The question of whether privacy law governing the private sector should be state
or federal seems arcane, but it is very important.
State laws have guarded privacy for more than 100 years. Both
contract law and the law of torts, which are the primary sources of privacy
protection, are made at the state level. We benefit from the federal system,
and the Constitution limits the powers of the federal government
for this reason, among others. Different states may experiment with different approaches to
public policy questions like privacy; all states may benefit by learning from the
experience of others.
As communications and transportation have improved, markets have increasingly
become national. This has more and more put states in the position of appearing to
regulate national commerce for the benefit of their own businesses and citizens.
The Constitution's Interstate Commerce Clause gives Congress the power to regulate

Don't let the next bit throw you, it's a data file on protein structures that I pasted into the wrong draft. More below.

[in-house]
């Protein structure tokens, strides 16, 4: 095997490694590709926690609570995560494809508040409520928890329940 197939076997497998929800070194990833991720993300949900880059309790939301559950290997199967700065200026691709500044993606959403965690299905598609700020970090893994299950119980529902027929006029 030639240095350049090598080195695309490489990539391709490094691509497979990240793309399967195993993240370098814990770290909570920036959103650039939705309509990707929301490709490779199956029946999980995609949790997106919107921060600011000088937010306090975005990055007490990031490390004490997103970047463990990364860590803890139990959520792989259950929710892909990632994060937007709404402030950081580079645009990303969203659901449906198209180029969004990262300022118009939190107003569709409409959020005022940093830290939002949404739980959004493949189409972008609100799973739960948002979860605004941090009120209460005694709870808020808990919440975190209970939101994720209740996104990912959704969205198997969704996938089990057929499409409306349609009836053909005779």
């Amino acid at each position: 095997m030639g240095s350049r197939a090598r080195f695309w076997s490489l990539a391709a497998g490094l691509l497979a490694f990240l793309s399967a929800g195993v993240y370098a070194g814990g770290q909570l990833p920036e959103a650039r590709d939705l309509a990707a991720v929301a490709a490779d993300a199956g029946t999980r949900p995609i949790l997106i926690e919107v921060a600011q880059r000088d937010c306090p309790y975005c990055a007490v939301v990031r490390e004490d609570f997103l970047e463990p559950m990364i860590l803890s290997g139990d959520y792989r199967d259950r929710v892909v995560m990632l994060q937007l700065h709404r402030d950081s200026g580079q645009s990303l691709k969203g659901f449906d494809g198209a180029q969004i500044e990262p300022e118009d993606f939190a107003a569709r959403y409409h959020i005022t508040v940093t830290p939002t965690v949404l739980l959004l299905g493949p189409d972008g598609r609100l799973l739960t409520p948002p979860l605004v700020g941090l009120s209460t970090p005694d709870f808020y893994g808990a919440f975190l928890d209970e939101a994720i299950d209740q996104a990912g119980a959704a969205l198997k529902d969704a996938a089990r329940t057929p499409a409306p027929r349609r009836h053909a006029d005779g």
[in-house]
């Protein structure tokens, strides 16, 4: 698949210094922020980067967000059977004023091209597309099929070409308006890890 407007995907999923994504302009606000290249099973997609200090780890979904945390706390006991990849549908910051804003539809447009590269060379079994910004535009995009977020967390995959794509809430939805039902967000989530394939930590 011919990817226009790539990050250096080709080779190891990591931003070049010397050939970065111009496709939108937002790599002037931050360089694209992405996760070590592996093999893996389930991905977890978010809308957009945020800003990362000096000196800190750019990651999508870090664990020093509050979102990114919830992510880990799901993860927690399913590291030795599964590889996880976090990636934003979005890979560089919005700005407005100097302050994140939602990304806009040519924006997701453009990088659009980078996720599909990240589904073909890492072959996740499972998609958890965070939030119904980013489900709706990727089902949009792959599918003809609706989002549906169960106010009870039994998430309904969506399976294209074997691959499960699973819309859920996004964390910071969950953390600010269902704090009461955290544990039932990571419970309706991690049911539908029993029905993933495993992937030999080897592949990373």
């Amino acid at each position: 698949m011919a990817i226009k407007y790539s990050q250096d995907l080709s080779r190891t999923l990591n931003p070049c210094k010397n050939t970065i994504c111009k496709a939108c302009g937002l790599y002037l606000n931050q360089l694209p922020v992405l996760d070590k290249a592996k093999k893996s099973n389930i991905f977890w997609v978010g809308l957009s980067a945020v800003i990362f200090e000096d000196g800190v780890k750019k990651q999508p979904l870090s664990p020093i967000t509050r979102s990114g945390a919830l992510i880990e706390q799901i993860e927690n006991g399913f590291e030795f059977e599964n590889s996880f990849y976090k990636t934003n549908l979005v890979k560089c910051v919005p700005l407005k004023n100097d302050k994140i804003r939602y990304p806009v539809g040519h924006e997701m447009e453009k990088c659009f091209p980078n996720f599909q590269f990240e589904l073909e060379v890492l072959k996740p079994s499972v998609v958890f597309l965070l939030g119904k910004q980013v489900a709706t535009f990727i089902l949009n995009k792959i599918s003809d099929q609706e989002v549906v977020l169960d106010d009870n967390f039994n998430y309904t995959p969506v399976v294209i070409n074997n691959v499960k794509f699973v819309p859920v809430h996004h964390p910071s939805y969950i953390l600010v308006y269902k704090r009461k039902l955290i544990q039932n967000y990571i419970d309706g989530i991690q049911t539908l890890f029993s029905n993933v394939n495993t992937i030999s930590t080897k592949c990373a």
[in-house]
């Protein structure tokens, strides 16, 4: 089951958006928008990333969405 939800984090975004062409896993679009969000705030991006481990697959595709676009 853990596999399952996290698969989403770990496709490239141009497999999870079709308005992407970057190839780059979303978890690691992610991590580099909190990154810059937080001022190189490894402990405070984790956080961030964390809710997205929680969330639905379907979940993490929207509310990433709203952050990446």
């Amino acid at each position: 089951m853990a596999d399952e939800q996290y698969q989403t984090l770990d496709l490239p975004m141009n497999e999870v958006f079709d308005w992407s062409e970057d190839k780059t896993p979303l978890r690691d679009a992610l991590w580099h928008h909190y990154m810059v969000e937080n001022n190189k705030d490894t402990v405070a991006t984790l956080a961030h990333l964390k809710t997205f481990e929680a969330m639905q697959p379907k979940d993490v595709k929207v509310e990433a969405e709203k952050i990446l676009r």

commerce among the States to prevent this very occurrence. The Supreme Court has
sometimes found state laws to violate the "dormant Commerce Clause" when they impose
themselves on national markets.
The burden of complying with many states' laws can be great, and companies doing
business nationally sometimes seek uniform national standards in order to ease this
burden. Doing this in the area of privacy, however, would take too much power from states,
which, again, have been the chief protectors of privacy standards as they have evolved
experimentation that is such a clear benefit of our federal system.
Instead of preempting state authority and imposing a single national standard,
Congress should make a law striking down state and local privacy mandates that
adversely affect interstate commerce, discriminate against out-of-state interests,
or conflict with federal law. Otherwise, states should retain the powers they already
have to regulate privacy.
A State Recipe for Cookies: State Regulation of Consumer Marketing
Information [pdf], by Bruce H. Kobayashi & Larry E. Ribstein, George Mason
University School of Law (January 16, 2001)
Reform: Seven Options for Congress by Adam Thierer, The Heritage Foundation
(January 27, 1999)
Materials on American Federalism Web page, Professor Douglas G. Amber, Purdue
Federalism / States' Rights, Project Vote Smart (1999)
U.S. Federalism Site by
Kala Ladenheim (1999)
Flowchart and accompanying text by Professor Karl Manheim, Loyola Law School (Spring, 1998)